The Mizrahi struggle must widen its ranks, but in order to do so, Ashkenazim must come to the table from a place of solidarity, not victimhood. Orly Noy with a few tips.
This past election cycle saw several high-profile Ashkenazi leftists openly make racist comments about Mizrahim. Whether it was Yair Garbuz, who claimed that Israel is being controlled by “amulet-kissers, idol-worshippers and people who prostrate themselves at the graves of saints,” or actress Anat Waxman who implied that Likud voters were “laborers” from “another nation,” there is simply no way to claim that anti-Mizrahi sentiment is a thing of the past. So without further ado, here are a few tips for Ashkenazim who want to understand the meaning of solidarity with Mizrahim.
Before you declare your stance, tell me where you stand
I first heard this said by Palestinian MK Jamal Zakalka, when he spoke about Jews who tend to either give advice to Palestinians or criticize their political positions. The principle is rather basic: as a person outside the oppressed community, you are allowed to take part in its internal discourse only if your most basic stance is solidarity with that community. Therefore, if you are an Ashkenazi who has neither spoken out nor recognized Mizrahi oppression, if you do not understand your own privileges or if you are joining the discussion only to criticize Mizrahim and/or tell them how to lead their struggle — your position is neither interesting, relevant nor legitimate.
You’re a quarter Iraqi? Great.
The claim: “I can’t be racist since I have an Iraqi grandmother/I am a quarter-Iraqi” works about as well as “I can’t be a chauvinist since my mom is a woman.” Mizrahi genes do not make you immune from racism, even the anti-Mizrahi kind. If you have an Iraqi grandmother or an aunt who is a quarter-Syrian, take advantage of the situation and speak with them. Ask them about their immigration and absorption process in Israel, about their lives in their countries of origin or about the history of this side of the family. You will probably learn something.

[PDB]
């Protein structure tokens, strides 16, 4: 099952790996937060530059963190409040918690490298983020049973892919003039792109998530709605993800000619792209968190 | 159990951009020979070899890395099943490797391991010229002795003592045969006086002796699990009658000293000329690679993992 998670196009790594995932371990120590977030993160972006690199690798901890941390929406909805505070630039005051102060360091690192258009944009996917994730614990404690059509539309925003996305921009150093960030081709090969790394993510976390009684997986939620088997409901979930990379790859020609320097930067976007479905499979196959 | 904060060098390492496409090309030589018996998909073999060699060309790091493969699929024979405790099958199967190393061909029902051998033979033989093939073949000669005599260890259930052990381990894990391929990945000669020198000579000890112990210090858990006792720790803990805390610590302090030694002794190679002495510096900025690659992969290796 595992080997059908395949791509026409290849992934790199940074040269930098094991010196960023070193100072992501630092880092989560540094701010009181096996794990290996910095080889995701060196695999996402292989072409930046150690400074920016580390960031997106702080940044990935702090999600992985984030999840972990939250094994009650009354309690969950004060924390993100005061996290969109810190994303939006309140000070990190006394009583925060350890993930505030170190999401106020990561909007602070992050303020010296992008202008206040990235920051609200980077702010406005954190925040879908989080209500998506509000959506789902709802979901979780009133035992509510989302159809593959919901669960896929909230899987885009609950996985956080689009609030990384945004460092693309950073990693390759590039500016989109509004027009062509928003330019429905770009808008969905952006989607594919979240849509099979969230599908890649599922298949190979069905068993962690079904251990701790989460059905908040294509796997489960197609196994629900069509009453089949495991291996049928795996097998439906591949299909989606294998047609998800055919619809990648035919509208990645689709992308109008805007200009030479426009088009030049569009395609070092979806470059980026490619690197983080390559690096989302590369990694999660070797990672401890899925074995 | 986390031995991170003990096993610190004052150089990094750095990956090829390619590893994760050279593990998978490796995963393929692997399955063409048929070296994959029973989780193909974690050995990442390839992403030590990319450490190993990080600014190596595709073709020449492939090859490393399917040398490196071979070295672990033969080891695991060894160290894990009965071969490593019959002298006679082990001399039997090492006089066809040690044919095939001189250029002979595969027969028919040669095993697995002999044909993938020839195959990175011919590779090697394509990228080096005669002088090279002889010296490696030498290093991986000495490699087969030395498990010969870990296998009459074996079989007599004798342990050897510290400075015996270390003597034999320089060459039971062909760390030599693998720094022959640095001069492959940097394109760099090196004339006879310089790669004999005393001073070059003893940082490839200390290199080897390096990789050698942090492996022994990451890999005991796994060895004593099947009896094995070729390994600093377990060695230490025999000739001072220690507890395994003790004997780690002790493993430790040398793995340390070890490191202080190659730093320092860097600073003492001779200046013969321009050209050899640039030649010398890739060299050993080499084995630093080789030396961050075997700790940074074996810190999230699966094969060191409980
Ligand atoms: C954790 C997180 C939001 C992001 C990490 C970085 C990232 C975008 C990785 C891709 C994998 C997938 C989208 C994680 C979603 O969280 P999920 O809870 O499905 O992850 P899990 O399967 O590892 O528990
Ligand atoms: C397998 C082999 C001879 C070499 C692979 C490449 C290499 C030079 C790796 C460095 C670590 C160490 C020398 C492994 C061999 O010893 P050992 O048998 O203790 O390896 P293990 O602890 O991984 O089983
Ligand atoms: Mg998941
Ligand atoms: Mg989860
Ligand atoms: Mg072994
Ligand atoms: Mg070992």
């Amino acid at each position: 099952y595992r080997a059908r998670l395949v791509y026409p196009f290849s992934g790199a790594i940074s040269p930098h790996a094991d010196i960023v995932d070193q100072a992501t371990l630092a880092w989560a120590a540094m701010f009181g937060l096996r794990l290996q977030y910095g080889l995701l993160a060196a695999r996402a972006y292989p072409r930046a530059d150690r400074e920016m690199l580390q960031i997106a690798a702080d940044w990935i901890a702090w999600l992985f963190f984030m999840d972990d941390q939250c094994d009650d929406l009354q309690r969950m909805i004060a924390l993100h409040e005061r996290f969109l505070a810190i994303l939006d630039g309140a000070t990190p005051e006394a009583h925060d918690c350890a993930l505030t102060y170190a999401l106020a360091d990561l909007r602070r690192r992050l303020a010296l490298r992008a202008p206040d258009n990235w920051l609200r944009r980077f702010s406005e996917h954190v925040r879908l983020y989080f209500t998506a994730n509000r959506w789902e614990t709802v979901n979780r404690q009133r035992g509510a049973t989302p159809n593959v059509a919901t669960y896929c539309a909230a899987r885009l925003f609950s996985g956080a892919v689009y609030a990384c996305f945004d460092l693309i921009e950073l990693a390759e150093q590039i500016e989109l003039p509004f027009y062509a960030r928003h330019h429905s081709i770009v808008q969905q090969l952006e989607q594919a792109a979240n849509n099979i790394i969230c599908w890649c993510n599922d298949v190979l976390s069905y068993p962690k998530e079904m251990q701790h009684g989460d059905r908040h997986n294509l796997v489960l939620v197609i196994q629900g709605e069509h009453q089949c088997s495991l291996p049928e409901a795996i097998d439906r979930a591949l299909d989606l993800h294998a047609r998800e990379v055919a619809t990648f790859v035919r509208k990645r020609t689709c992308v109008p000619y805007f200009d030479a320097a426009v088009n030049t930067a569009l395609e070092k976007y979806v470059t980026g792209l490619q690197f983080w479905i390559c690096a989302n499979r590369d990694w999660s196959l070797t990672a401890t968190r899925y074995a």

Try to remember: This isn’t about you
At some point in nearly almost every public discussion between Mizrahim and Ashkenazim, an enlightened, left-wing Ashkenazi will join the conversation and demand collective recognition. He, of course, is special: he is either a kibbutznik who supports land reform, or perhaps his grandfather was also sprayed with DDT when he came to Israel from Eastern Europe. Let’s get one thing straight: no one ever claimed that all Ashkenazim are racists, or that all of them own an apartment in the fancy neighborhoods of north Tel Aviv. But these political discussions look at issues on a systematic level, even if, in reality, there are always exceptions. Just as I won’t dismiss the Palestinian claim that Israelis are oblivious to the occupation just because I am not oblivious to it, your personal experiences do not invalidate oppression against Mizrahim, which is backed up by a multitude of facts and statistics. The assumption that you can turn a political conversation into one that deals with your personal experiences is overplayed, not to mention narcissistic. Worst of all, it depoliticizes an inherently political discourse.